Daniele: It symbolizes a mixed place. A place where everybody is welcome and more and more also we can see that these places get rarer and rarer. If you are dressed in a very eloquent way and you walk into a café in a poor suburb, you are terrified and people look at you as if you are a murderer; if you work in the street and you are in uniform, if you walk into the chic hotels, people won’t even let you sit anywhere to have a cup of coffee. There are limits and doors are not opened for everybody and that little café symbolizes a place where these negative things don’t exist.

Bijan: There are issues shared in all the three movies you have directed. In your first film, La Buche, the three sisters have totally different lives and they cross paths because they are sisters and come together around their mother. In Jetlag, the two main characters happen to be trapped in the same airport and have to share their time together. In Fauteuils d’Orchestre, the characters congregate in a café and come together and share the same space. In your movies, the characters that have never met before or don’t have a relationship with each other come together and share spaces together. Is this the main theme of your movies?
Daniele: Well, my movies are very much about people. They are not war movies or gangster stories where people move a lot and travel and fly all over the world. They are very much about people and being close to people. So I guess it’s an instinct more than something I’ve been thinking about. I guess at least in my first three movies there is a unity of time and unity of place that creates the description of character, their feelings, and their crisis. You know what all my films have in common is that they are all comedies, I hope, because people laugh watching them. They are all about people who are desperately unhappy for some reason or another; or I guess we all are, depending on which way we suddenly look at life. But everybody carries a whole bunch of things inside, like pains and anxiety. So these things are inside of us and people make their way through life trying to survive with minutes of happiness here and there. Basically, we are not well, let’s face it! (Laughs). Nobody, nobody is well! Therefore a story that takes place in 1 day or 3 days or a few days before Christmas or a day and a half at the airport, or in case of this movie 3 days before the 17th of March— suits me because you can try to really get close to people in a short time and discover a lot about them in a short time. And it’s true that for the moment I have not yet found an interesting whole story of a life time. Funny enough, when I saw “Brokeback Mountain” last year, (which I loved), at the beginning I thought that this story would end at the end of summer. My thought was ridiculous, because it turned out to be life time story and I loved that.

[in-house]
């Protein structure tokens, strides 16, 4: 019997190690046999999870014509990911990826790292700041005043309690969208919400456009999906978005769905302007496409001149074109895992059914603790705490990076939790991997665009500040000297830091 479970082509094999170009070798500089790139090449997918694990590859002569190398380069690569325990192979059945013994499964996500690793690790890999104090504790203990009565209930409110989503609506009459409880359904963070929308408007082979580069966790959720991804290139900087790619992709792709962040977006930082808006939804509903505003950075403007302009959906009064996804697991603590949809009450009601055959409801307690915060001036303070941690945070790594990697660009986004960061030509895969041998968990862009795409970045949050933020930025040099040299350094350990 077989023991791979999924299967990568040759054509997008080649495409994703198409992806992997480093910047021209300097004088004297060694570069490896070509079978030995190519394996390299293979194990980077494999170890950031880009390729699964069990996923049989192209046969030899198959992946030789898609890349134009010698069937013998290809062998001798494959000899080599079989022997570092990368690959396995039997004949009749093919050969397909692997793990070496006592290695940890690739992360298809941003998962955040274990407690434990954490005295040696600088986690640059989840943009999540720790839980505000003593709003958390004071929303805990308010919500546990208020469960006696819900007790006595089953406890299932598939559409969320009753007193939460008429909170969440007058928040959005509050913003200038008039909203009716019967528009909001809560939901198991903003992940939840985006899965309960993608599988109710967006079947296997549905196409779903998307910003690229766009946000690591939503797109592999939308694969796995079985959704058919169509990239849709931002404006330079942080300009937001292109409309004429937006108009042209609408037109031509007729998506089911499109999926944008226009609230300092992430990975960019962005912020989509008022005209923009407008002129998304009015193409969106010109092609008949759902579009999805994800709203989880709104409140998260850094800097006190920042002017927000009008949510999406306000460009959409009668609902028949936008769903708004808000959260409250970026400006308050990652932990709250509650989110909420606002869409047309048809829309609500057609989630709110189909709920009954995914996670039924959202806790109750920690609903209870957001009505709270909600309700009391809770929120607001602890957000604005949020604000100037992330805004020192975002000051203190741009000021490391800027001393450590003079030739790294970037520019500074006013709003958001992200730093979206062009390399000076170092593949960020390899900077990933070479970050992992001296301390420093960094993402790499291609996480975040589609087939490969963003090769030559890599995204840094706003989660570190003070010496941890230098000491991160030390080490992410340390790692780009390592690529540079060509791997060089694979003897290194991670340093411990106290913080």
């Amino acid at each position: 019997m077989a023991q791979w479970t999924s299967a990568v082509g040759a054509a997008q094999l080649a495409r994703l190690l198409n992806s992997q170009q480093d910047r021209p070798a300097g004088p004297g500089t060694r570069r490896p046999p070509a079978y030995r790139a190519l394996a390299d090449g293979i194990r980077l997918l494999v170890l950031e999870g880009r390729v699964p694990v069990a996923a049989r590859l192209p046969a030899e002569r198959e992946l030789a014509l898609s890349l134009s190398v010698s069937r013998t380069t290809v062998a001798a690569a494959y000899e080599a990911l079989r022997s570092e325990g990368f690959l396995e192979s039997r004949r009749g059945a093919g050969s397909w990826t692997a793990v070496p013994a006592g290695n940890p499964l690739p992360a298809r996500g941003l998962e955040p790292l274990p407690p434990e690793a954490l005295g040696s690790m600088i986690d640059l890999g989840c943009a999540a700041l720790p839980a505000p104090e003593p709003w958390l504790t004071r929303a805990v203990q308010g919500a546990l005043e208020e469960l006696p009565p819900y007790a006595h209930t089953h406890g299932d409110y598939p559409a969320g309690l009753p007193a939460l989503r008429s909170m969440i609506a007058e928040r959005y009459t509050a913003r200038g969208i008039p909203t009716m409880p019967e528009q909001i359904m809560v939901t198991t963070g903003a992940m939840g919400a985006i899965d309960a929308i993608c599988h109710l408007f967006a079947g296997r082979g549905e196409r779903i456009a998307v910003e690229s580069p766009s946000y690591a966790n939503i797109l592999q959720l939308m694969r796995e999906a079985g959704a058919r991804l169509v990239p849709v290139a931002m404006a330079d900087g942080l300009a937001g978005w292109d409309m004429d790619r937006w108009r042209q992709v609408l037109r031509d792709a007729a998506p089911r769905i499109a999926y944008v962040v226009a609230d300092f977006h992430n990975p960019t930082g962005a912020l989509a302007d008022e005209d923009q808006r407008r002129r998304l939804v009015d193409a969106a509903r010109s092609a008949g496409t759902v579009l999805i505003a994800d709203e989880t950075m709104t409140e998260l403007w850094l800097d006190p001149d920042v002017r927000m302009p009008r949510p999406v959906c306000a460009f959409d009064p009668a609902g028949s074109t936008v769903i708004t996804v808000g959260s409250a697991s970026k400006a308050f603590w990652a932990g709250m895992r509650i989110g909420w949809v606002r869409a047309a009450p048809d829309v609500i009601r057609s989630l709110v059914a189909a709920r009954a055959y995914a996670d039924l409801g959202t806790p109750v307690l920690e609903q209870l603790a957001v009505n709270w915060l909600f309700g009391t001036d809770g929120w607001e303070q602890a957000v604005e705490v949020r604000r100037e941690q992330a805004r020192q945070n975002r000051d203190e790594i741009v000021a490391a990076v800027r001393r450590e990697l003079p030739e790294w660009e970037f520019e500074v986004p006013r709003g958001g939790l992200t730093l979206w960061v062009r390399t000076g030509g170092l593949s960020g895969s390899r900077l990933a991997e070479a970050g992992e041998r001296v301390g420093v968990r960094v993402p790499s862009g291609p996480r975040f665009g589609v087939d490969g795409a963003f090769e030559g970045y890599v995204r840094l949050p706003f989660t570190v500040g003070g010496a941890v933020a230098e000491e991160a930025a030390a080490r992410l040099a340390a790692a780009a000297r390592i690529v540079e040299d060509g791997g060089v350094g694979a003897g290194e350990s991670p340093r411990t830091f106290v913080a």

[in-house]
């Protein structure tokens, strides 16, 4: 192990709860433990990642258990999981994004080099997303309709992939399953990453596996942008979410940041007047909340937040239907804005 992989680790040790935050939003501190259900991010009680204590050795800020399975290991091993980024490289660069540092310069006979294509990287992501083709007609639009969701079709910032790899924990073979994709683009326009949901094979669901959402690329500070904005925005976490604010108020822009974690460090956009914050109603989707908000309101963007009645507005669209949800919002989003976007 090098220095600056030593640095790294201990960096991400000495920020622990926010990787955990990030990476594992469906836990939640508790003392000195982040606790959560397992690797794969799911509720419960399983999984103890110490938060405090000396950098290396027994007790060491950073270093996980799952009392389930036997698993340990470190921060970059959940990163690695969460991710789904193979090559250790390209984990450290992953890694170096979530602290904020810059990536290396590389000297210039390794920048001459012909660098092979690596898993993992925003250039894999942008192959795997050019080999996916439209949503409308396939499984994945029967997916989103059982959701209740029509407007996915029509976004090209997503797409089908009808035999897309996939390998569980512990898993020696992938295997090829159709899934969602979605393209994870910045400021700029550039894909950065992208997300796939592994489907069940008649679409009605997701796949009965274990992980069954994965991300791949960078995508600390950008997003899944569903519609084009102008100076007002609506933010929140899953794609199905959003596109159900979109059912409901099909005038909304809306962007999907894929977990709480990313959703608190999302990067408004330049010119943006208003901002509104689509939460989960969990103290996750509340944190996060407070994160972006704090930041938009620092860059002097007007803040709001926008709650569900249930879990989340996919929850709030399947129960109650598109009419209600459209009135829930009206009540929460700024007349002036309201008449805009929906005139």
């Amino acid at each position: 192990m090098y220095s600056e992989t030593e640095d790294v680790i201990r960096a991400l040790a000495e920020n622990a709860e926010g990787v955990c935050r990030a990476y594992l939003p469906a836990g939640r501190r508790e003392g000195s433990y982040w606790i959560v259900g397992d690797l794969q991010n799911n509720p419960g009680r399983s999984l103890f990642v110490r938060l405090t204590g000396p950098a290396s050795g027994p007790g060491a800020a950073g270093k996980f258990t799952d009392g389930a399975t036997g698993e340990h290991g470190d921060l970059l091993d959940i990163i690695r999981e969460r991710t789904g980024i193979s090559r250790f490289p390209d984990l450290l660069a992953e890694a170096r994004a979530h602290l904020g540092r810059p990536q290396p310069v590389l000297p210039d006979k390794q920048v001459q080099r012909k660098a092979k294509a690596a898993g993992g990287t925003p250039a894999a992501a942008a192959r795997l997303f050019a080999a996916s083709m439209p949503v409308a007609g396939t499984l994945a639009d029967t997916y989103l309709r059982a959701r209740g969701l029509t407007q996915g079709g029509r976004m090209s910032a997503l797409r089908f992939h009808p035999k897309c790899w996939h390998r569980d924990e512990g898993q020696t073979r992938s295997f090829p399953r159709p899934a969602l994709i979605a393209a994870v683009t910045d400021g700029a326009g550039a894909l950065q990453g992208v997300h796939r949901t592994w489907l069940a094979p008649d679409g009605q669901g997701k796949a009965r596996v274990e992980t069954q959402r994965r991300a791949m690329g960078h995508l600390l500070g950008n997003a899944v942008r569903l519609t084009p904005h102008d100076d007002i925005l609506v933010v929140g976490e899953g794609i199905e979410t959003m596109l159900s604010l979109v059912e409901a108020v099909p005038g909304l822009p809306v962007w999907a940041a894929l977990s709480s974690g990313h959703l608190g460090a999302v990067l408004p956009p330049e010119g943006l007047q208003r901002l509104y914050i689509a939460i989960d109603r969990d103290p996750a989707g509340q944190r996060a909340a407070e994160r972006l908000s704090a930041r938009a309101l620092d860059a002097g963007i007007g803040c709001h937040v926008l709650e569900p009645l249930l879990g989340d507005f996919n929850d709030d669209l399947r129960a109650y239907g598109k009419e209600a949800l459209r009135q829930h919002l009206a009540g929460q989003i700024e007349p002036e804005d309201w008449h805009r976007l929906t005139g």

Bijan: It’s true that it’s always easier to get deeper into the characters if you focus on a slices of life rather than a whole lifetime story of generations.
Daniele: I guess so, I guess so.

Bijan: How do you see the French cinema today compared to the days of the New Wave?
Daniele: Well, the new wave is a strange phenomenon because for a while it gave birth to a few wonderful movie makers, but only a few, Godard, Truffaut and a few others. In the meantime, it killed the screenwriters in France because suddenly you didn’t have to tell a story anymore, you just had to move around with the camera and try to show everything through your camera. And slowly, it became very damaging and people started really started preferring American films and we had a really rough moment a few years ago. French cinema now is back in telling stories. Even though we don’t have the same financial ways that you have in America and therefore we don’t do that many spectacular films as are done in America. As the result we are very good at telling everyday stories, stories about people and their feelings. Still now there is definitely a great return to storytelling.

Bijan: Can you talk about any of your future projects?
Daniele: It’s very hard to talk about it now because I have just literally started working on it like a week ago. So it’s too early. It’s as if you were to ask me about this one at the stage where I just got out of the café and decided that I wanted to tell a story about this part of Paris.

Bijan: Who are the filmmakers that you admire?
Daniele: Oh my god (laughs)! Well, I love Truffaut, I love Roman Polanski, I love Capra and Lubitch and Chaplin, Billy Wilder, Woody Allen, Vitorio De Sica, Ettore Scola, Orson Wells….(laughs) there are so many that I admire! Sidney Pollack, who is in my film and he is also my friend and I admire him greatly for his work as a director. You know, it’s an extraordinary feeling for people who are in movies to admire other moviemakers because you come out of their films always enthusiastic and enchanted and also with a little bit of jealously. Where you think, “Oh my god, I will never be able to do that!” It’s happened to me many times where I came out of a Scorsese or a Woody Allen film thinking that this was so good and you feel so good but there is always something that makes your heart a little squeezed because you think that you will never be able to produce something like what they do.
Bijan: I think after watching Fauteuils d’Orchestre, Scorsese or Woody Allen may have the same feeling. Thanks for the opportunity to talk to you.

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Bijan Tehrani

Bijan Tehrani a film director, film critic and writer, works as editor in chief of Cinema Without Borders while teaching Language of Film and Film History at workshops nationwide. Bijan has won several awards in international film festivals and book fairs for his short films and children's books.